Courtesy of the artist
Fray Zacarias Martinez, 2
01001 Vitoria-Gasteiz (SPAIN)
February 12 – May 2, 2010
MONUMENT TO TRANSFORMATION
Vyacheslav Akhunov, Ayreen Anastas+René Gabri, Babi Badalov, Chto Delat, Cristina David, Patricia Esquivias, Pedro G. Romero/Archivo F.X., Nicoline van Harskamp, Sharon Hayes, Sanja Ivekovic, Peggy Meinfelder, Ivan Moudov, Ciprian Muresan, Anatoly Osmolovsky, Dan Perjovschi, Lia Perjovschi, María Ruido, SASA+MeeNa Park, Wisnu Suryapratama, Taller Popular de Serigrafía, Vangelis Vlahos, Haegue Yang
“Monument to Transformation” is a series of exhibitions, projections, publications, debates and lectures which have taken place over more than two years, in an interdisciplinary environment (art, humanities, economics and natural science theories).
The exhibition at Montehermoso is conceived as an imaginative and analytical space that – with a certain distance – enables the visitor to see and reflect upon the processes of change that started with the fall of the Iron Curtain (1989) in Eastern Europe, the student demonstrations in Indonesia in 1998 or the Revolution in South Korea (1987) and which have, to a certain extent, continued until today. The way this topic is approached is influenced by a feeling of affiliation to these changes, which are in a way co-formed by us and whose impact affects and influences us. It is therefore an attempt to look at “transformation” as a “lived out” and gradually receding process.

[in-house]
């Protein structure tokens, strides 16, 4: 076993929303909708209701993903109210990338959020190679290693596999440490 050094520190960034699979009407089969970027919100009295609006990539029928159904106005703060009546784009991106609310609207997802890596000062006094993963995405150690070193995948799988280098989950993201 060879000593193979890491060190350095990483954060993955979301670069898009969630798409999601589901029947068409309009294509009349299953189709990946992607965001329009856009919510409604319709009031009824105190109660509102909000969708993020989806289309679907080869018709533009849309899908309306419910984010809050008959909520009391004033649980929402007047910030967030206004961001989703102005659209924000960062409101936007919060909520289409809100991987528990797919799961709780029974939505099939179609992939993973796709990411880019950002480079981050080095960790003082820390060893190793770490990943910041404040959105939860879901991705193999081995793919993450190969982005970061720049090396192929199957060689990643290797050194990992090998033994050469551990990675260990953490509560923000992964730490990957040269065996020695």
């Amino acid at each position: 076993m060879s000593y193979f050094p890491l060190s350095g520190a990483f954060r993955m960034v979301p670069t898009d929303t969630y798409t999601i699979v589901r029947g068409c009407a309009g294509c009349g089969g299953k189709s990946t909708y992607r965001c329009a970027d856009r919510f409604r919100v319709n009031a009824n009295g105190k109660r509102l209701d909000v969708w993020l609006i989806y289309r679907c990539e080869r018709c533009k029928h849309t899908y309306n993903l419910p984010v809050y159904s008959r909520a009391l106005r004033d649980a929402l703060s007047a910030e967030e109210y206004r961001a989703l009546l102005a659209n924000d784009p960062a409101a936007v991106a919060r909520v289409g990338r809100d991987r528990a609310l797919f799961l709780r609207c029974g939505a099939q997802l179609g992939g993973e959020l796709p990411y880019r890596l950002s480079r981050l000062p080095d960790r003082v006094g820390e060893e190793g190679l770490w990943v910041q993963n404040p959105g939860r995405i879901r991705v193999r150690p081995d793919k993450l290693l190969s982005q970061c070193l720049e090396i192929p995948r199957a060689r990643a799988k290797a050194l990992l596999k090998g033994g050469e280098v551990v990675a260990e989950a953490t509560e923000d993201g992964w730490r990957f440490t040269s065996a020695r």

This way of thinking about transformation is conceived as structured in tension between various methods from the fields of the social sciences and artistic practice. The experience of transformation in “Eastern Europe” is an independent theoretical field. In the context of transformation studies, the so-called Eastern European region has its own specific elements, which originated in the geo-political division of the world, irrevocably decided at the Jalta Conference as a consequence of the Second World War. The power division of the world into East and West can no longer be mechanically adopted without reservation – it cannot be used when trying to understand the processes of cultural signifying, cultural production and representation in that region. If one automatically accepts such a division, one assumes that those geo-political power polarities are recognizable in the “cultural material” – which means that cultural production is not viewed a priori, as creation, as a polluting semiosis, but as a mere representative of the recognizability of the East-West power polarity.
Curated by Vít Havránek and Zbynek Baladrán.